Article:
Best Diet Plans Research Reveals High-Fat, Low-Carb Paleo Weight Loss Diets Have Emerged From The Cave

For decades, weight loss warriors seeking the best diet plans inevitably heard the same advice. Eat less, move more, cut fat. So they reached for their fat-free Snackwell cookies, bought Infomercial gadgets that promised to help them exercise while sitting on the couch, and even bought calorie counters. Just one problem - the world's waistlines keep getting fatter, reported Biz News.

Now, say Paleo diet experts and low-carb weight loss gurus, it's time for the so-called caveman diet to come out of the cave. As part of that effort, sports scientist Professor Tim Noakes hosted the world's first low-carb high-fat diet summit in Cape Town. The speakers ranged from weight loss researchers to physicians, all focused on seeking the answer to the obesity epidemic.

As a result of that summit, the group created a consensus statement revealing their conclusion on what really works for weight loss - and what is a waste of time for expanding waistlines.

"The mainstream dietary advice that we are currently giving to the world has simply not worked," concluded the scientists involved in the international discussion.

"This advice has failed because it completely ignores the history of why and how human nutrition has developed over the past three million years. More importantly, it refuses to acknowledge the presence of insulin resistance (carbohydrate intolerance) as the single most prevalent biological state in modern humans eating according to those current dietary guidelines which promote low-fat and high-carbohydrate intakes."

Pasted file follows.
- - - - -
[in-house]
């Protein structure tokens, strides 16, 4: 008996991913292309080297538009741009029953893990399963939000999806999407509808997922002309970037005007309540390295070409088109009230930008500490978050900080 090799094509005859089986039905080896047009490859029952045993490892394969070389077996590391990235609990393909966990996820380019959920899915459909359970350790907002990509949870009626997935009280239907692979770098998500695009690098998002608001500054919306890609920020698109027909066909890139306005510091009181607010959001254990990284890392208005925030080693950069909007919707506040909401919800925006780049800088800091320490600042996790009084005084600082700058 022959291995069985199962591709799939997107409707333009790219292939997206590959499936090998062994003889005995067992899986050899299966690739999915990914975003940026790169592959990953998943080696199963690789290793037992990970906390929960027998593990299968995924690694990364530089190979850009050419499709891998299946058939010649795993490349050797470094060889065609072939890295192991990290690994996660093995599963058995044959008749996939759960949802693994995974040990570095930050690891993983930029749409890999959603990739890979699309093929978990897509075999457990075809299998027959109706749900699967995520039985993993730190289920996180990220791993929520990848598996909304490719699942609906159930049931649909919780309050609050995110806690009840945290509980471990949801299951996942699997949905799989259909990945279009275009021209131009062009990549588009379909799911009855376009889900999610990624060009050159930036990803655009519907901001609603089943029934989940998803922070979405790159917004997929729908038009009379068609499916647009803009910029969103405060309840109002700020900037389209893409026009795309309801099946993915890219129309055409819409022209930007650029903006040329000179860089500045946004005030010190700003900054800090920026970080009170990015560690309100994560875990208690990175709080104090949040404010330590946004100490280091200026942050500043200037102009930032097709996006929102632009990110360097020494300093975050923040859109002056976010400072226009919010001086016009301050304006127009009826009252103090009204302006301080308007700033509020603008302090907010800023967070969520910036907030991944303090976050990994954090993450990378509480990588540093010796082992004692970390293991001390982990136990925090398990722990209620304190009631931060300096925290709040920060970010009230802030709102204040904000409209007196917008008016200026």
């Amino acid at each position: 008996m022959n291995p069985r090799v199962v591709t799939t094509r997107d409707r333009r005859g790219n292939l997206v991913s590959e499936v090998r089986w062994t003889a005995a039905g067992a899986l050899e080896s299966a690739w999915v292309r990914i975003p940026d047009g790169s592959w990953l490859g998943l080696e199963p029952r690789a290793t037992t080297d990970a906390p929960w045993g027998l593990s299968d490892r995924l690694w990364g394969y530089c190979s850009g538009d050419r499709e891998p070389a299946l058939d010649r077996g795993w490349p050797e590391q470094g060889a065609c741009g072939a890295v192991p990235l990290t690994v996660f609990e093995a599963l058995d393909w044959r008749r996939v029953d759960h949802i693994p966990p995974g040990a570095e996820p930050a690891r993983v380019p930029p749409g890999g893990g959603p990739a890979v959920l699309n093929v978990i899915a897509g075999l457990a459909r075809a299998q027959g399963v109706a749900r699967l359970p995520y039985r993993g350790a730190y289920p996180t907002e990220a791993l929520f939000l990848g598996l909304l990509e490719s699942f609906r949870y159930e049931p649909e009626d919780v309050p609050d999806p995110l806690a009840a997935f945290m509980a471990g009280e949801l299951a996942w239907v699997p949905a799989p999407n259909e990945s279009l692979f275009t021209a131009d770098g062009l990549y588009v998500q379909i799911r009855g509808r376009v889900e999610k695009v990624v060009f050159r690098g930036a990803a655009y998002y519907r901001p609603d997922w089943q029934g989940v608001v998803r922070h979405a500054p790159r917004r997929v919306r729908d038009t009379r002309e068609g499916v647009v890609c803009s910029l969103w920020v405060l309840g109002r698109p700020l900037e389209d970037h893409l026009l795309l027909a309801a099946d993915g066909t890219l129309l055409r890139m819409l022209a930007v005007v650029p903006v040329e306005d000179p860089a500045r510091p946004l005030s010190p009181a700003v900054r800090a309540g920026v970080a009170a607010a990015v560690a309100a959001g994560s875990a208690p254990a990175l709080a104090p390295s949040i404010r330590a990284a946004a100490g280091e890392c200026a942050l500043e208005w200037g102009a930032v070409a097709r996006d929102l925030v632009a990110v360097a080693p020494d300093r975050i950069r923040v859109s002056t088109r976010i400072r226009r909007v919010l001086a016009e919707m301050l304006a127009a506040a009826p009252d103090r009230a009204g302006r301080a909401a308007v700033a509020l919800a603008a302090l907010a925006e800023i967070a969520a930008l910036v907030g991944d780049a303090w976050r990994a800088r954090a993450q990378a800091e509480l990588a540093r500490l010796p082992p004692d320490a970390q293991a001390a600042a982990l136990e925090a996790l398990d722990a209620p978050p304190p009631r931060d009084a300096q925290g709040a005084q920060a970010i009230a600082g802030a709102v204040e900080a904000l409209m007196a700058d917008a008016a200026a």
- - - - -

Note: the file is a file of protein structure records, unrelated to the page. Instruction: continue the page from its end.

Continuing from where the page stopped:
In particular, the scientists and researchers emphasized that those with insulin resistance (linked to diabetes) have the most risk for serious medical problems when they follow the standard low-fat high-carb diet recommendations.

Among those participating in the discussion is Dr. Ann Childers of the Nutrition and Metabolism Society, the American Society of Bariatric Physicians, and the Weston A. Price Foundation, known for championing lower-carb diets. Dr. Michael Eades is famed as the author of the Protein Power book series, and he also championed the recommendations and conclusions from the summit. In addition, he's an advocate of The Big Fat Surprise, which Dr. Eades terms a game-changer in the way that it reveals how the low-fat high carb diet guidelines came into fruition - and what's wrong with them.

Battling the anti-sugar movement, Dr. Aseem Malhotra is an an interventional cardiologist working with the Action on Sugar group. He contends that sugar, not butter or beef, is the demon when it comes to causing obesity and diabetes.

In 2004, Jimmy Moore defied the fat-free, high carb diet advice given by physicians and went on a high-fat low carb diet that turned into what he's called the the Livin' La Vida Low-Carb movement. He and Dr. Eric Westman, who also participated in the summit, authored a book, Keto Clarity, on the high-fat, low-carb diet plan that Jimmy says saved his life, as they discussed in a recent podcast.

Ketogenic diets, sometimes known as LCHF (low-carb high fat) weight loss plans, are designed to put the body into fat-burning mode. However, it's important to recognize the difference between nutritional ketosis, which weight loss plans such as the Atkins diet advocate, and ketoacidosis, which is a medical concern, points out Dr. William Lagakos of Calories Proper.

As to whether it's dangerous to stay in nutritional ketosis?

"Chronic ketosis doesn't dissolve bones, deteriorate cognitive function, or break your metabolism," says Dr. Lagakos, citing recent low-carb diet studies.

Also advocating low-carb Paleo-style diets is Dr. Mark Hyman, former President Clinton's physician, as the Inquisitr reported. Author of several books, he's designed a three-day plan called the Fat Flush Diet that he says can take off as much as five pounds.

[Photo by Chaloner Woods/Getty Images]